Maintaining Healthy Soil

The Abundant Garden: Growing Quality Kids Through Gardening by Kinderfarmhomeschool.com

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Maintaining healthy soil: an activity for children of all ages. In this activity, children will learn how to provide nutrients in a way that will continually feed their plants and help maintain a healthy garden ecosystem.

  • Supplies:
    • internet access
    • organic soil amendments such as:
      • coffee grounds
      • egg shells
      • compost
      • worm castings
      • well composted manure
    • mulch such as:
      • straw
      • wood chips
      • grass clippings
    • soil test (optional)
    • garden notebook
    • pencil and eraser
  • In this activity you will use a method of soil amendment called top dressing. This simply means adding nutrients on top of the soil and letting rain, earthworms, and natural processes bring the nutrients down to the plant roots.
  • If you haven’t tested your soil yet, you may want to consider doing this first either with a simple test kit or by sending your soil out to a lab to be tested (see more on this in unit 2). Knowing your nutrient levels before hand helps in knowing which amendments to focus on.
  • Use the internet to research the specific types of plants in your garden and what types of nutrients they love. For example, corn loves nitrogen (coffee grounds or manure) and tomatoes love calcium (egg shells).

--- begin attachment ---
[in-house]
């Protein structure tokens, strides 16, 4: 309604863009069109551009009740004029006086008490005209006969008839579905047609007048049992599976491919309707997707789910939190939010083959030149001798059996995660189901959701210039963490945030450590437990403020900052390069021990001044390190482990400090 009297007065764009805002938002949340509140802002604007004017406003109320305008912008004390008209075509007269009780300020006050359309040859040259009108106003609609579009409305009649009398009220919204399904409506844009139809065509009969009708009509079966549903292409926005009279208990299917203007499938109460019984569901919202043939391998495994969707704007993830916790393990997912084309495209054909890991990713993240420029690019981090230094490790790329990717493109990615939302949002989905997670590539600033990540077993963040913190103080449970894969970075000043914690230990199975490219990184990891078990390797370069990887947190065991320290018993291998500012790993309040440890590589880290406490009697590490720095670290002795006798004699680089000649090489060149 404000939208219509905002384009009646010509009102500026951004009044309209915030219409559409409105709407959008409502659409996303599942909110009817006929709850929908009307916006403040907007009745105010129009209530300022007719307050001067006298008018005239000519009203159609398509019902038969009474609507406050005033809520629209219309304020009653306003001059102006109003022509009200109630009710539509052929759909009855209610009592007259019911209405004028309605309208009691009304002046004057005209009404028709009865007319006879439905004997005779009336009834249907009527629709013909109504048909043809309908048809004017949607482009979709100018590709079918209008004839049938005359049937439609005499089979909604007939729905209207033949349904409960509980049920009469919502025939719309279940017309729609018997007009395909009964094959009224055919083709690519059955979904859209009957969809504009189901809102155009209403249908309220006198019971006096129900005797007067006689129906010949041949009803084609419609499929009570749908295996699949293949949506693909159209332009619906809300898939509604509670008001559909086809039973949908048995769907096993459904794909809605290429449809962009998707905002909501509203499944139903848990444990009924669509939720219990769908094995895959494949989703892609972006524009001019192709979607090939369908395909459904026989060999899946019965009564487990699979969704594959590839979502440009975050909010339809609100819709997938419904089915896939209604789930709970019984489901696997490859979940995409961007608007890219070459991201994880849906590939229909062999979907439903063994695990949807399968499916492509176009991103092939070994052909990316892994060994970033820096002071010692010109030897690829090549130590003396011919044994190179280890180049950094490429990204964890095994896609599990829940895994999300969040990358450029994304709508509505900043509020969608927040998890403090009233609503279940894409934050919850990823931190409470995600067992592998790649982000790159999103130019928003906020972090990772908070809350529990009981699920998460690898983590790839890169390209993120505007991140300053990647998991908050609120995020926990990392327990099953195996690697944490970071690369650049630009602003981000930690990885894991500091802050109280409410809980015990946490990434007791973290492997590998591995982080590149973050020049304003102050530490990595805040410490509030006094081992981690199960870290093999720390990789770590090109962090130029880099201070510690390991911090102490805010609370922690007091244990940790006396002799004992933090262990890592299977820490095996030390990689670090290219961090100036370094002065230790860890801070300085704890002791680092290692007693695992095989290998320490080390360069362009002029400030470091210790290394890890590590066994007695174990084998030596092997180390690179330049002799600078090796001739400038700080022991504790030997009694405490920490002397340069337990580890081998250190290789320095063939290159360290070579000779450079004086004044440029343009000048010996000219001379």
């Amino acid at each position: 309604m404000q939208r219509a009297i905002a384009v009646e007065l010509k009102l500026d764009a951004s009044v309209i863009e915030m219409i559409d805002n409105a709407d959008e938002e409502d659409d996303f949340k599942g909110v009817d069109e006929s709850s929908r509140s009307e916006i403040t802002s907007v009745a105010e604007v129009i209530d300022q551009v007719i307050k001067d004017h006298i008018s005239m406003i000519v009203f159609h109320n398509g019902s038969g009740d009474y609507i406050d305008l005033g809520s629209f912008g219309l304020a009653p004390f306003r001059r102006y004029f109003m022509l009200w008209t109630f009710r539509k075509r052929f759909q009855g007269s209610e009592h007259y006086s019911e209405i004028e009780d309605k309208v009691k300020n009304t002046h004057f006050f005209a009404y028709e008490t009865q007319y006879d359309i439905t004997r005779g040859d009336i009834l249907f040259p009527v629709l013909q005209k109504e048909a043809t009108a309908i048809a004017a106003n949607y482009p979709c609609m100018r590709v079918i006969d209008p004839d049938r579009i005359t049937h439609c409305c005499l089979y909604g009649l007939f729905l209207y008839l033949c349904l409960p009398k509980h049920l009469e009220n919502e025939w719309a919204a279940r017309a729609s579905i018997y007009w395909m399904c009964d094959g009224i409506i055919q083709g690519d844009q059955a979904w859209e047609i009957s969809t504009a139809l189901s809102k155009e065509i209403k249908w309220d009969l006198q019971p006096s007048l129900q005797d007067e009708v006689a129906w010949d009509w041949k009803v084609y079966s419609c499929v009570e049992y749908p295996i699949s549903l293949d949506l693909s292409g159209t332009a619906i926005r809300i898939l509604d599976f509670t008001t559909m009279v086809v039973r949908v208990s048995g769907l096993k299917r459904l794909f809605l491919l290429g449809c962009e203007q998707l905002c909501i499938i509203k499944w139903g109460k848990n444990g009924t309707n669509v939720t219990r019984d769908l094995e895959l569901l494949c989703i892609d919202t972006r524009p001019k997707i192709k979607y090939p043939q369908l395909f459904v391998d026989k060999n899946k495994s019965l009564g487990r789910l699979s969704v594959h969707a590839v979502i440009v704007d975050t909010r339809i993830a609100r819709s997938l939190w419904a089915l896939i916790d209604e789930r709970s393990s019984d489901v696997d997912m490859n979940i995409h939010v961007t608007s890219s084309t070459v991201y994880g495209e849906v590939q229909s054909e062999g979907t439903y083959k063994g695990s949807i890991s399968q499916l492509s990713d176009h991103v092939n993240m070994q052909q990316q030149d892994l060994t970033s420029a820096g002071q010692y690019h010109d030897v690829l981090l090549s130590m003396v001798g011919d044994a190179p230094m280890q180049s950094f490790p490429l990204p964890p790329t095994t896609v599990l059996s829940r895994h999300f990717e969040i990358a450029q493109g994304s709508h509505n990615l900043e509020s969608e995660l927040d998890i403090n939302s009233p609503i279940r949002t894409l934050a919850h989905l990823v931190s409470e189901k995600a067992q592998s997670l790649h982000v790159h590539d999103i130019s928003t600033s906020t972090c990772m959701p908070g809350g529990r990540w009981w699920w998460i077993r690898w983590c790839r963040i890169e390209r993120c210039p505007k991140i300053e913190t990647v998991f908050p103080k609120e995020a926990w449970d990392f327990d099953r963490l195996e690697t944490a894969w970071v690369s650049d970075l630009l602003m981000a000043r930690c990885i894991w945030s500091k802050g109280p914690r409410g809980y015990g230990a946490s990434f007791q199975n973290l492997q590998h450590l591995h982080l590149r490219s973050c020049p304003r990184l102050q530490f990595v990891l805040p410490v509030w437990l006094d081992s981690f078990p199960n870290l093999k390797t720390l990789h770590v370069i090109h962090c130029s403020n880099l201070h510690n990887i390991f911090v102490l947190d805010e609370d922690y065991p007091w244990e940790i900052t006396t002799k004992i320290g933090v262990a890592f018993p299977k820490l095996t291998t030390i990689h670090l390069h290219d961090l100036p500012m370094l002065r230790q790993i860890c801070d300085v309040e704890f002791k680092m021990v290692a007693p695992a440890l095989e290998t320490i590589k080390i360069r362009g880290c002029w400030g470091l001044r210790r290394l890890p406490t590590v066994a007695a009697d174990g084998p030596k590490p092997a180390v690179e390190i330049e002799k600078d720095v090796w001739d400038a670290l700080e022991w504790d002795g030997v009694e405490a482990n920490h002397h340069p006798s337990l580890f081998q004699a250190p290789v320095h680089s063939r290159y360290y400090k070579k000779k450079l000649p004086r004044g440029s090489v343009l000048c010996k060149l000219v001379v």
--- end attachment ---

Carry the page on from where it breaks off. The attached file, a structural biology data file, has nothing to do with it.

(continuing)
• Choose an appropriate amendment and add it to the top of the soil around these plants. For example, around your corn you can add nitrogen rich things like coffee grounds or manure. Make sure the manure is well composted (not too hot) or that you only add a thin layer of coffee grounds. For tomatoes simply crush up dried egg shells and sprinkle them around your tomato plants.
  • Add mulch as well around your plants. This will add a carbon source to your soil, as well as keep the plants from drying out. Moist soil also allows earthworms to aid in pulling nutrients from top dressing into the soil. When adding fresh grass clippings make sure not to add to many as they are also very high in nitrogen (hot).
  • Repeat once or twice a season or as necessary.
  • Document actions and results in the garden notebook.